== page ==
About the Senses

You can likely name the five senses: sight, smell, sound, taste, and touch. But did you know humans actually have as many as 8, 21, or even 33 distinct senses? Researchers are still debating what constitutes a sense. However, we do know our senses are tied to almost everything we do.

Eight Sensory Systems | Sensory Processing | Issues with Sensory Processing | Who is Affected | How Sensory Processing Issues Display | Our Approach | What We Are Doing To Help

Eight Sensory Systems

There are eight prominent sensory systems acknowledged by Occupational Therapy (OT) profession and Twenty-One Senses.

Sight
Sight

The visual system is responsible for the body’s sense of sight.

Sound
Smell

The olfactory system is responsible for the body’s sense of smell.

Sound
Sound

The auditory system is responsible for the body’s sense of hearing.

Taste
Taste

The gustatory system is responsible for the body’s sense of taste.

Sound
Touch

The tactile system is responsible for the body’s sense of touch.

Balance
Balance

The vestibular system is responsible for the body’s sense of balance, motion, and spatial orientation.

External Body Awareness
External Body Awareness

The proprioceptive system is responsible for the body’s external awareness.

Internal Body Awareness
Internal Body Awareness

The interoceptive system is responsible for the body’s internal awareness.

Sensory Processing

The human brain processes information from the eight sensory systems. Some examples of the brain properly processing sensory input is how you know to put on a jacket, use the restroom or can successfully walk from pavement onto rocks.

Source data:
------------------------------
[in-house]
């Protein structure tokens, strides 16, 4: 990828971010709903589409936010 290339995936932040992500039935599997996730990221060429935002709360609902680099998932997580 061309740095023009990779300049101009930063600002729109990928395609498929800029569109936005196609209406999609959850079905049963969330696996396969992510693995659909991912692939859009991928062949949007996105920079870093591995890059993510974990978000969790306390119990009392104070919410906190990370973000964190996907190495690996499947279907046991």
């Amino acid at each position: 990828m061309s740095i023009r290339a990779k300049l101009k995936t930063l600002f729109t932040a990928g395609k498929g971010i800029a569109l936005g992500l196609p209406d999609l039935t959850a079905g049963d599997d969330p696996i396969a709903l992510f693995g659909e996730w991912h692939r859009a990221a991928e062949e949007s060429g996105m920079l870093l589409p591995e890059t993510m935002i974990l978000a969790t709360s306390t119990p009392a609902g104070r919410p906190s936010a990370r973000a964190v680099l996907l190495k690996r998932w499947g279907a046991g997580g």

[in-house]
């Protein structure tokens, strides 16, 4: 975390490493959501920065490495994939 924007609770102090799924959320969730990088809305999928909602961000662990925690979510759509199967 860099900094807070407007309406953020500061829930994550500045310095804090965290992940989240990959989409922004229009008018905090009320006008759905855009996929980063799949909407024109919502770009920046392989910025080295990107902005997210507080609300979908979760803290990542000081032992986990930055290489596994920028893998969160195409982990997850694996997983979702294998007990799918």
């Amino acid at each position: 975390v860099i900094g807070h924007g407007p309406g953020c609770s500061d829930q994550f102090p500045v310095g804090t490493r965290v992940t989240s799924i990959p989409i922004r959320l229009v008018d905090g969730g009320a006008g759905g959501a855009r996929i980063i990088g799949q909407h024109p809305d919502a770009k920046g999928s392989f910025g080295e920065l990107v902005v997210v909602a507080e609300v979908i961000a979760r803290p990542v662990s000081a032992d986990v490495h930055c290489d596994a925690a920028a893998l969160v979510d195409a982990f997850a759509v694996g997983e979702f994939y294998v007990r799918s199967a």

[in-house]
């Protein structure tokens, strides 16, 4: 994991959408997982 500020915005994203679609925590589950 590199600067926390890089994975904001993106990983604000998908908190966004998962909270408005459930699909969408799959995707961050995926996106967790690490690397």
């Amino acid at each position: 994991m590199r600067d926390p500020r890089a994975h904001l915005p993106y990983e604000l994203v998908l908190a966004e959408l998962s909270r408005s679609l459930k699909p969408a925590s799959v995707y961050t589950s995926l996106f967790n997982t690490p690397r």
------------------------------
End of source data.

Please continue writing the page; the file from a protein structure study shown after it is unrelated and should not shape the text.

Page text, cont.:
Everyone is affected by sensory input. Have you ever felt a twinge of pain during a loud movie or become a little overwhelmed while shopping in a bright, busy store? The average human can have some degree of sensory sensitivity or craving, even if they don’t realize it. Do you chew on your pen while working, prefer clothing with specific textures, or love riding roller coasters? Each of these are the result of the way your brain reacts to sensory information, often without you even noticing.

Illustration of how the human body processes sensory information.

Issues with Sensory Processing

Sensory processing issues occur when there is a breakdown in how the brain translates the sensory information provided from the central nervous system. The brain may fail to recognize, misinterprets, or responds inappropriately to the input. It’s estimated that 1 in 20 people have some sensory processing issue and 1 in 6 children are affected by sensory issues in their daily activities.

Illustration of how the human body can have issues processing sensory information.

Who is Affected

Sensory processing issues can be a standalone diagnosis of Sensory Processing Disorder (SPD). However, an individual can be affected by sensory processing issues, without having a SPD diagnosis. Many other diagnoses can include a component of sensory processing issues. Some of these diagnoses are included below.

  • Austism Spectrum Disorder (ASD)
  • Trauma (Simple, Chronic & Complex)
  • Anxiety
  • Down Syndrome
  • Oppositional Defiant Disorder
  • Misophonia